Younger lymphoma patients may be less susceptible to chemo-induced ovarian toxicity
Chemotherapy may be less damaging to fertility of female lymphoma patients who are of a younger age than those who are older, even in the case of an alkylating regimen, suggests a study presented at ESHRE 2018.
The monocentric observational study prospectively recruited 122 patients (aged 15–35 years) with non-Hogkin or Hogkin lymphoma before chemotherapy initiation. Based on their chemotherapy regimen, patients were categorized as being treated by either a non-alkylating (n=67) or an alkylating protocol (n=55). [ESHRE 2018, abstract P-516]
Fertility status was monitored through variations in levels of anti-Müllerian hormone (AMH), an indicator of the depletion and recovery of growing follicle in women treated by chemotherapy. Longitudinal variations of AMH may reflect ovarian toxicity of a chemotherapy regimen, and participants were measured on AMH levels at baseline (AMH0), 15 days after starting chemotherapy (AMH1), 15 days before the final cycle (AMH2), and at every 3-month interval for 24 months following the end of chemotherapy.
In general, ovarian recovery was complete and fast in patients treated with non-alkylating regimen while none of the patients who received alkylating regimen recovered to their initial pretreatment AMH value.
When the analyses were stratified by age group, ovarian recovery was fast and complete following non-alkylating treatment but progressive and partial with alkylating treatment in adolescent and young adult (AYA) patients (defined as age group 15–24 years).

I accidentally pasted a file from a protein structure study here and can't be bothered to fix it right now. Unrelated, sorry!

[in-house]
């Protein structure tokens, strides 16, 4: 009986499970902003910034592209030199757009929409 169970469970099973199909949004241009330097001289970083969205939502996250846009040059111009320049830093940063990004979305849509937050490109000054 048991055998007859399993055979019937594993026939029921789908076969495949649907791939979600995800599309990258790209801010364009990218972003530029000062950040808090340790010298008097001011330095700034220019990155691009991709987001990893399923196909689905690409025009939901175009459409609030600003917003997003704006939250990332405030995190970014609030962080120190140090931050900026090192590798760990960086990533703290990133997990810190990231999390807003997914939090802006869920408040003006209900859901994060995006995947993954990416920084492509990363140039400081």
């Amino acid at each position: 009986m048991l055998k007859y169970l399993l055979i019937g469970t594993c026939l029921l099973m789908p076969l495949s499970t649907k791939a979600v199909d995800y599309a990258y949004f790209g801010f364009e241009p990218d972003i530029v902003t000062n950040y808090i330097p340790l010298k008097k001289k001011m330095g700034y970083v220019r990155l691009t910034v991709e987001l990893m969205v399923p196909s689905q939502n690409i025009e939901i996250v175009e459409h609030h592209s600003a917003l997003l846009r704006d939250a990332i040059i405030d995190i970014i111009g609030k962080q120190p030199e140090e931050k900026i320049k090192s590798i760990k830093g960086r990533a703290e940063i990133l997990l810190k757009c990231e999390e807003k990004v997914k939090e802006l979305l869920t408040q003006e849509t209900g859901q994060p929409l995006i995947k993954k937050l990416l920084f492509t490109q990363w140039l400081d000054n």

Although serum AMH levels at all time points after a non-alkylating protocol were different from baseline, only AMH+12 and AMH+24 were significantly different when compared with AMH2 (p<0.0001).
Among non-AYA patients (aged 25–35 years), AMH levels also recovered more progressively in the non-alkylating group than the alkylating group; although the recovery was overall slower when compared with AYA patients on non-alkylating regimen.
After an alkylating regimen, serum AMH levels in non-AYA patients remained low and did not rise to levels that are statistically different from AMH2.
The detrimental effects of an alkylating protocol on fertility were observed not only in non-AYA patients, but also in AYA patients, whereby both groups never recovered their AMH levels to those prior to treatment — unlike patients treated with a non-alkylating regimen. Nonetheless, AYA patients on alkylating regimen still showed AMH levels that were higher than their non-AYA counterparts during the recovery phase.
“These results allow for the first time the development of evidence-based strategies for fertility preservation according to age and type of protocol in a large series of young lymphoma patients,” said lead author Dr J. Bertrand-Delepine from Hopital Jeanne de Flandre in Lille, France.
Previously, age, chemotherapy type, and pretreatment AMH levels have been shown to predict ovarian recovery, but the findings were mainly demonstrated in breast cancer patients who were older than subjects in the current study.
Nonetheless, the researchers cautioned that the disparity in chemotherapy protocols among different groups, in particular the longer chemotherapy duration with alkylating protocol vs non-alkylating protocol, should be noted as a limitation.